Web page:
Author(s): Bennett N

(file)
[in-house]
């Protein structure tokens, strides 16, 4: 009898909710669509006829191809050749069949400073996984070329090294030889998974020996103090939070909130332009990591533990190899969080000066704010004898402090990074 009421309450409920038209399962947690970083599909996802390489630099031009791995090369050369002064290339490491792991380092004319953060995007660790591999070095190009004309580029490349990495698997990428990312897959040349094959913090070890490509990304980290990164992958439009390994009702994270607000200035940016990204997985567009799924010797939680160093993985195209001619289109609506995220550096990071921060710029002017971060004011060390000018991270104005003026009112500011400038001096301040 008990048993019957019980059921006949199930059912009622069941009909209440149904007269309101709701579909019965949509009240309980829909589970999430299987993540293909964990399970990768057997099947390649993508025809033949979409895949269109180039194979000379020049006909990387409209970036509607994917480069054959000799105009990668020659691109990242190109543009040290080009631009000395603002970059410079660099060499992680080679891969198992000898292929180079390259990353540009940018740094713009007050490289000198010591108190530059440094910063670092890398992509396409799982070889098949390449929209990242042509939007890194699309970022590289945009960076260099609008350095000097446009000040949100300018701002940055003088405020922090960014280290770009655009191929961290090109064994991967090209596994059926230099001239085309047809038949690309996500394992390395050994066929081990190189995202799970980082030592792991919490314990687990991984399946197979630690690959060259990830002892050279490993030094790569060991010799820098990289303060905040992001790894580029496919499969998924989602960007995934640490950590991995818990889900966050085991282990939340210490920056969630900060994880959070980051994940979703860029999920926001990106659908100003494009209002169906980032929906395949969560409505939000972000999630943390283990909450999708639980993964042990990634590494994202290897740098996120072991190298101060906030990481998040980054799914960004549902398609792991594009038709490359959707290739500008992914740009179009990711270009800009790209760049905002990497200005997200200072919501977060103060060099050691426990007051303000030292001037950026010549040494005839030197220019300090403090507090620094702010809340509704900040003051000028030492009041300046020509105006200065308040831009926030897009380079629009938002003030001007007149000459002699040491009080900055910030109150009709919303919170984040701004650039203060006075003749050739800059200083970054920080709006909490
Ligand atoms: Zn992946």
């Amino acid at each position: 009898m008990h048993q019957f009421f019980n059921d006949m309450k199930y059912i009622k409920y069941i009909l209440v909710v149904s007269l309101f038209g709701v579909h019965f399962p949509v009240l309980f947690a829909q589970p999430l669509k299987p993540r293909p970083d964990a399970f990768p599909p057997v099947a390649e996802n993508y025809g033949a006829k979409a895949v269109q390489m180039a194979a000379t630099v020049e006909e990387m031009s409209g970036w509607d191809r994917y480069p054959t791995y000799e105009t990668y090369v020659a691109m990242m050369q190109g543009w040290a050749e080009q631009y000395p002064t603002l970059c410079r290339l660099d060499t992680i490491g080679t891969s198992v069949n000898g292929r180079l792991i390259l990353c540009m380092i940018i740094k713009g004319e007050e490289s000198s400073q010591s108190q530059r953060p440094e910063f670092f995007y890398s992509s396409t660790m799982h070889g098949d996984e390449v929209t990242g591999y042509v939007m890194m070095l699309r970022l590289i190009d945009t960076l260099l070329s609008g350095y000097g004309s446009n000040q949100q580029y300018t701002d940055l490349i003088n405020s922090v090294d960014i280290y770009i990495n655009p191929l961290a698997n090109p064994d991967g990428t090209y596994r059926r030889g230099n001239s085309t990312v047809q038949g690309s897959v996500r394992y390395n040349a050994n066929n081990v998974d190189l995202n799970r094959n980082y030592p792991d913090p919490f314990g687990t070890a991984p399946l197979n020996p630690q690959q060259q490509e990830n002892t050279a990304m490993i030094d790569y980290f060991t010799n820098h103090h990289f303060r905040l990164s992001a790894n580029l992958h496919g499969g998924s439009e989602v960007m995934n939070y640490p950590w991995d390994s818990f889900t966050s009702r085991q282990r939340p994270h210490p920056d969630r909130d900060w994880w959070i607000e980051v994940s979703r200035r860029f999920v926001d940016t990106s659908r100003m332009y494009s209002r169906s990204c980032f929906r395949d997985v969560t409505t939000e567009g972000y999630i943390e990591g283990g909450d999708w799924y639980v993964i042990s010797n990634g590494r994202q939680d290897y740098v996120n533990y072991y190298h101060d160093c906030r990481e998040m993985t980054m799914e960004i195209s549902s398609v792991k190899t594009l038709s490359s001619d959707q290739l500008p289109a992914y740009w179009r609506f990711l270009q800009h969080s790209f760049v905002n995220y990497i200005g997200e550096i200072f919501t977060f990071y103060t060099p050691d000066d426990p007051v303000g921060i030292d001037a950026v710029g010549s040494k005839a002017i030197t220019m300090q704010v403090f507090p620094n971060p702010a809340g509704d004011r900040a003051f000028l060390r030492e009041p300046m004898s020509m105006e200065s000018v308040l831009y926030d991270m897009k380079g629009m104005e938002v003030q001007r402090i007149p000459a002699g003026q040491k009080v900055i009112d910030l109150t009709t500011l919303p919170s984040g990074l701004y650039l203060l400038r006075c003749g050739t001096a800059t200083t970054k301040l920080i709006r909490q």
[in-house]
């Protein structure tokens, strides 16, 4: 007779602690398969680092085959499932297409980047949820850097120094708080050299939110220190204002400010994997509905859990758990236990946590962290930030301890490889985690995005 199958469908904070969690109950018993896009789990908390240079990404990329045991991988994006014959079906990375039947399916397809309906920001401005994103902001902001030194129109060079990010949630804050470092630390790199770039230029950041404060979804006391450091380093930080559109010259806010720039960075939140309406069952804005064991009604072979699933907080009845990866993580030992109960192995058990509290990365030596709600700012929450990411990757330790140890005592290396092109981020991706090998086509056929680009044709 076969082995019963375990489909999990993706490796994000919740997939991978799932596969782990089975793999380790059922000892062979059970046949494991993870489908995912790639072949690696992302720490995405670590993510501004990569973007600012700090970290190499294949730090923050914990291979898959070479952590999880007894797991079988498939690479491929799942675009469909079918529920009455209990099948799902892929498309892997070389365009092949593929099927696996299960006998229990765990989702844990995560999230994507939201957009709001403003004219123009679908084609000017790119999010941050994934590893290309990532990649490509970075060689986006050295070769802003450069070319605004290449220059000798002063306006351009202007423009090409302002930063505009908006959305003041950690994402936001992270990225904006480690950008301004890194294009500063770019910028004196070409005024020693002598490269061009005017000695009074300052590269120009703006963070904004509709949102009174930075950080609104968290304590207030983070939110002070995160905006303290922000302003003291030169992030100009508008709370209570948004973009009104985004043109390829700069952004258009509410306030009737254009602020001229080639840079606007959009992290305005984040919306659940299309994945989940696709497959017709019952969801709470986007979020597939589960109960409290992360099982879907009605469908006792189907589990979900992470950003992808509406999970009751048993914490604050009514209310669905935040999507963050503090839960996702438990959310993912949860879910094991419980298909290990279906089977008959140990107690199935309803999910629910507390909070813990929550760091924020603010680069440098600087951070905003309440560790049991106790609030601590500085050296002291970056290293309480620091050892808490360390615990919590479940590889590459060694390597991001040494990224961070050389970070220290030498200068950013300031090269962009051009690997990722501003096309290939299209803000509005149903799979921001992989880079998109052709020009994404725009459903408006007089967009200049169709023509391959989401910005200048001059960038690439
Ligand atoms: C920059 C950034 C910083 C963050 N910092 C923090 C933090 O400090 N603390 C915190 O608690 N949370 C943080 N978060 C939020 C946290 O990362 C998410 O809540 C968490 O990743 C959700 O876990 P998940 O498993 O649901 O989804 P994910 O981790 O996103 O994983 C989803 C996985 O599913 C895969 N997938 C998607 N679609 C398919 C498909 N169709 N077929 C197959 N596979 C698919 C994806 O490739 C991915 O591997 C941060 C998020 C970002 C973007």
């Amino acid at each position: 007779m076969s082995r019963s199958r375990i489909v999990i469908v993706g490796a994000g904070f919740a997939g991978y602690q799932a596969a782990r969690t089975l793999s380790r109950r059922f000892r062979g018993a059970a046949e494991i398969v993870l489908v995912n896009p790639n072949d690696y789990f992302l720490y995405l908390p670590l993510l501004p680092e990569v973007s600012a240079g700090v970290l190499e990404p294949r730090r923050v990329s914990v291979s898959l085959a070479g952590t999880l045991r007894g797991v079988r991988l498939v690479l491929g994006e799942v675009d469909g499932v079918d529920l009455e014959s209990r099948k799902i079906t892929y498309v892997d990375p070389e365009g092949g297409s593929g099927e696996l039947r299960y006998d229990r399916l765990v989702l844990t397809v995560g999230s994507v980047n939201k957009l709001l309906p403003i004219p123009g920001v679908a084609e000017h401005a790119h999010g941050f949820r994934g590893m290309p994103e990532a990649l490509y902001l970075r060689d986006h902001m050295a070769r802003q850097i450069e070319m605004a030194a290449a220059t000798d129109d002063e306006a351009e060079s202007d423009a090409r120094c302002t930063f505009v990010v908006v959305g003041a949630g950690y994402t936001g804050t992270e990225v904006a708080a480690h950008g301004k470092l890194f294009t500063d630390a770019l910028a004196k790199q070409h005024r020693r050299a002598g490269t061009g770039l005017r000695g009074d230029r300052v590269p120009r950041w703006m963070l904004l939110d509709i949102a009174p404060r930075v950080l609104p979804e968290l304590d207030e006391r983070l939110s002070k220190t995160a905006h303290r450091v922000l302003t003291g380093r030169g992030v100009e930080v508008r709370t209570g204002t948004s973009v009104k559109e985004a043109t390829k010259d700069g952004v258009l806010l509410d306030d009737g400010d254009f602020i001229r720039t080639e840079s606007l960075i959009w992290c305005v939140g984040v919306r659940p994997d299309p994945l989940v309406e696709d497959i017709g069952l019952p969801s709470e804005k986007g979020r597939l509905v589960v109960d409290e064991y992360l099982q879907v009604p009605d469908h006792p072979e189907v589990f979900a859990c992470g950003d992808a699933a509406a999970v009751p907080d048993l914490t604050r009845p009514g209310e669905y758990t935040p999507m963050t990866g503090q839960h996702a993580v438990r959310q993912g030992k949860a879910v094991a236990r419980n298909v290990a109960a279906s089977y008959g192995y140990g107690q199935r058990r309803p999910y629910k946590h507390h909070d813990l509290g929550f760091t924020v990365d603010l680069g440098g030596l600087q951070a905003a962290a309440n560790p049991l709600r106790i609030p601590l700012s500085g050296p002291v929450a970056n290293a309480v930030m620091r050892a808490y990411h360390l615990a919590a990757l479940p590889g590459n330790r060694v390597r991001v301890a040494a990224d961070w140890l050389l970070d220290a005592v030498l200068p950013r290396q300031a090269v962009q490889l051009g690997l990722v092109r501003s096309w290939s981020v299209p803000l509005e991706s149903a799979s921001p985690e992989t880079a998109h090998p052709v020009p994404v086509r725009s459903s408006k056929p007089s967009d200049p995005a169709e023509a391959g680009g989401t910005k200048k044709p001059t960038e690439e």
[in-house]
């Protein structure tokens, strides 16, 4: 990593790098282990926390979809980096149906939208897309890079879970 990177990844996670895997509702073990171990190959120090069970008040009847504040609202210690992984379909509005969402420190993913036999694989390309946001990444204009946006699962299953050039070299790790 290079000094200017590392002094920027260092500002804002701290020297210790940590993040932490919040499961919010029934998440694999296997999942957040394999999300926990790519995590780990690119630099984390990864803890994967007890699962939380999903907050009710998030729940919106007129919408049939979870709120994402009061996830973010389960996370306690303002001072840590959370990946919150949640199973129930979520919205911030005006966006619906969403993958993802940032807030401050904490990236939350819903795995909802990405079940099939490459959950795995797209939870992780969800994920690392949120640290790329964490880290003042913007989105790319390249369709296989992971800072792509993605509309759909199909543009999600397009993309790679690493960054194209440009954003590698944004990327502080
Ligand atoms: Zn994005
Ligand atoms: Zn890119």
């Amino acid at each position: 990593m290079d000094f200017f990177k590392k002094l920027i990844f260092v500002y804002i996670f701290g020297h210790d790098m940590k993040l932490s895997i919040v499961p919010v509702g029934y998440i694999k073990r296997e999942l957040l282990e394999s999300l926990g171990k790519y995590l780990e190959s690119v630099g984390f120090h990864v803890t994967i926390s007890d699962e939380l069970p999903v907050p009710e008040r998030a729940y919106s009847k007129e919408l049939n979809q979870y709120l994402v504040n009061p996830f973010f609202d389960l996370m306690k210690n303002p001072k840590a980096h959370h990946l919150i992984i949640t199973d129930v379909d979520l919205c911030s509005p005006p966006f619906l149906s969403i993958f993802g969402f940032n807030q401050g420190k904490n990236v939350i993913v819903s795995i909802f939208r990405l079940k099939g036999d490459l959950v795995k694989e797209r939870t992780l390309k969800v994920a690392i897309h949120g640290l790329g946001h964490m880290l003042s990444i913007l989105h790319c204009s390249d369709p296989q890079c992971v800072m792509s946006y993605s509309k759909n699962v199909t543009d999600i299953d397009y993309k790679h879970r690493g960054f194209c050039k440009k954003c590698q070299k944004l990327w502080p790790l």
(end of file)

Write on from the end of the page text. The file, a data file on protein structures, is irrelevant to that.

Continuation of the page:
One of the keys to achieving glycemic control in animals with diabetes mellitus is the appropriate selection and interpretation of analytic monitoring tests. Diabetic animals are subject to many of the same problems described in human diabetics. Diabetics are more susceptible to infection, and wound healing is often impaired. Decreased insulin promotes lipolysis and moderate hyperlipidemia, which can lead to falsely lowered fructosamine levels, impaired renal circulation, and atherosclerosis. Hyperglycemic, hypoinsulinemic animals continue to lose weight despite an increased appetite and an increased intake because they are not able to use glucose. Many unregulated diabetic animals will present with vomiting and diarrhea that can exacerbate electrolyte abnormalities seen with the osmotic diuresis present in an uncontrolled state. Canine diabetics are prone to cataract formation secondary to sorbitol accumulation in the lens. Cats, on the other hand, can present with diabetic distal neuropathy, which may be reversible with appropriate treatment. With all of these potential complications, it is important to monitor these animals regularly; this is the only way that glycemic control can be properly maintained over time. This article reviews the monitoring parameters available to the modern practitioner and outlines the benefits of each test, as well as caveats, in their interpretation.